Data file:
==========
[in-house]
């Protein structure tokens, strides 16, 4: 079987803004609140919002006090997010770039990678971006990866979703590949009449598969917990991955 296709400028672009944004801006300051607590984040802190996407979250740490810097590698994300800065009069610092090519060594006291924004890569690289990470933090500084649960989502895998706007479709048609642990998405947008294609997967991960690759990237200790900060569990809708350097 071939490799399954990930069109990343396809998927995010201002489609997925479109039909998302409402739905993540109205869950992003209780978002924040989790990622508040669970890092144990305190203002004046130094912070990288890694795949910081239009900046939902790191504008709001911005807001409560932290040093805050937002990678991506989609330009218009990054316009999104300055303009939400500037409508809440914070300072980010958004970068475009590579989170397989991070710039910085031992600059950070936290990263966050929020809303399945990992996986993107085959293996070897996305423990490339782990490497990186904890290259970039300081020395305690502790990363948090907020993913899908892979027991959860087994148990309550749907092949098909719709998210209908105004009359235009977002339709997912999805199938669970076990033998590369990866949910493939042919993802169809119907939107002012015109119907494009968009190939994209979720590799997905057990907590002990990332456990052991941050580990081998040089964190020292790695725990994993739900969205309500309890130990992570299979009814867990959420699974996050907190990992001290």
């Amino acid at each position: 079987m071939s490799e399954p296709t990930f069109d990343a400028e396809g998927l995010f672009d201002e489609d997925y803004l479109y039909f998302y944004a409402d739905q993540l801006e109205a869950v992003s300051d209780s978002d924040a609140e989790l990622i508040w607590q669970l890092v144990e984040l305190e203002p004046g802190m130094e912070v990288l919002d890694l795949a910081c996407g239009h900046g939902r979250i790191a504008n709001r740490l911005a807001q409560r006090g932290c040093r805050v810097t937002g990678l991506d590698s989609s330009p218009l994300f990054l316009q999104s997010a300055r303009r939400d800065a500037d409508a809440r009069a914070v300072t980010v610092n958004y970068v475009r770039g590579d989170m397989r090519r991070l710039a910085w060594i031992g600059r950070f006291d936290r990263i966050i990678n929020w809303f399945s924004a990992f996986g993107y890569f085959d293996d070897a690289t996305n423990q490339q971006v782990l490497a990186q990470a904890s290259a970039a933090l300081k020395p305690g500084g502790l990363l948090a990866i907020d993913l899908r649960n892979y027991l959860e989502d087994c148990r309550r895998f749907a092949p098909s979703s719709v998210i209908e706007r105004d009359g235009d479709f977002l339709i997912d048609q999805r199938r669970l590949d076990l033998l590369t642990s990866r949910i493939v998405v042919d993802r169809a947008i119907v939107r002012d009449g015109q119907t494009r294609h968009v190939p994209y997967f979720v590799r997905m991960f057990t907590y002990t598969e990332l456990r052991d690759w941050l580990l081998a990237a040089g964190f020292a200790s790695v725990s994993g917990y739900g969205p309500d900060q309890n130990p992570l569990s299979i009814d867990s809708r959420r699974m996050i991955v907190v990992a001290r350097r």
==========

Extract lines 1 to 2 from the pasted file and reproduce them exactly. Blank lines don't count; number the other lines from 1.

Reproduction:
[in-house]
């Protein structure tokens, strides 16, 4: 079987803004609140919002006090997010770039990678971006990866979703590949009449598969917990991955 296709400028672009944004801006300051607590984040802190996407979250740490810097590698994300800065009069610092090519060594006291924004890569690289990470933090500084649960989502895998706007479709048609642990998405947008294609997967991960690759990237200790900060569990809708350097 071939490799399954990930069109990343396809998927995010201002489609997925479109039909998302409402739905993540109205869950992003209780978002924040989790990622508040669970890092144990305190203002004046130094912070990288890694795949910081239009900046939902790191504008709001911005807001409560932290040093805050937002990678991506989609330009218009990054316009999104300055303009939400500037409508809440914070300072980010958004970068475009590579989170397989991070710039910085031992600059950070936290990263966050929020809303399945990992996986993107085959293996070897996305423990490339782990490497990186904890290259970039300081020395305690502790990363948090907020993913899908892979027991959860087994148990309550749907092949098909719709998210209908105004009359235009977002339709997912999805199938669970076990033998590369990866949910493939042919993802169809119907939107002012015109119907494009968009190939994209979720590799997905057990907590002990990332456990052991941050580990081998040089964190020292790695725990994993739900969205309500309890130990992570299979009814867990959420699974996050907190990992001290």